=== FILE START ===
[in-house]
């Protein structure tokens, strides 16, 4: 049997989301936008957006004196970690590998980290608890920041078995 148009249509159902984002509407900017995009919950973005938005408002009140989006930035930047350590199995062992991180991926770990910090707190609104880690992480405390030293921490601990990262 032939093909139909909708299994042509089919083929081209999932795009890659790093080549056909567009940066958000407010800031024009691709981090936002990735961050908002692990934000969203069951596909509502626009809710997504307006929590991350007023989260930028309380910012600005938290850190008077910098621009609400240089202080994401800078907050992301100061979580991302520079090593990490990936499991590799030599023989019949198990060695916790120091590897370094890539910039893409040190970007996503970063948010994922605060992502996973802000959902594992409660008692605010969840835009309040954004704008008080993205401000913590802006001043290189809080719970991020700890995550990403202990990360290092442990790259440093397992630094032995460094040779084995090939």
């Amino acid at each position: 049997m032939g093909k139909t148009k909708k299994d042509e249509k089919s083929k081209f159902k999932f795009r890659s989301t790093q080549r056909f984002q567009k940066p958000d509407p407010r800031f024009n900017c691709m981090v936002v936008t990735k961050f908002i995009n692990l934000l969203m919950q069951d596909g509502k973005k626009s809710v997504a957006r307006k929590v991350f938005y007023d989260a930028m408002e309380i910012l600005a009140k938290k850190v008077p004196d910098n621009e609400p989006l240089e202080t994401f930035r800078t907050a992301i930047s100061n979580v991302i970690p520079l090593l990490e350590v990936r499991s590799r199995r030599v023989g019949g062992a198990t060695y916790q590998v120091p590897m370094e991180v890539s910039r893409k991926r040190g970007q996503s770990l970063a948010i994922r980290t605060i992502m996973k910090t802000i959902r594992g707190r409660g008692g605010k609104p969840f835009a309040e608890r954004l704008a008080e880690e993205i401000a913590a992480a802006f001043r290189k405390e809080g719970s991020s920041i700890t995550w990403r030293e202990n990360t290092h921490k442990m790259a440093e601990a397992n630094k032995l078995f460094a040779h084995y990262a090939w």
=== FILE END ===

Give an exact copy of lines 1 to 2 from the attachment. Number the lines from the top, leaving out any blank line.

[in-house]
């Protein structure tokens, strides 16, 4: 049997989301936008957006004196970690590998980290608890920041078995 148009249509159902984002509407900017995009919950973005938005408002009140989006930035930047350590199995062992991180991926770990910090707190609104880690992480405390030293921490601990990262 032939093909139909909708299994042509089919083929081209999932795009890659790093080549056909567009940066958000407010800031024009691709981090936002990735961050908002692990934000969203069951596909509502626009809710997504307006929590991350007023989260930028309380910012600005938290850190008077910098621009609400240089202080994401800078907050992301100061979580991302520079090593990490990936499991590799030599023989019949198990060695916790120091590897370094890539910039893409040190970007996503970063948010994922605060992502996973802000959902594992409660008692605010969840835009309040954004704008008080993205401000913590802006001043290189809080719970991020700890995550990403202990990360290092442990790259440093397992630094032995460094040779084995090939």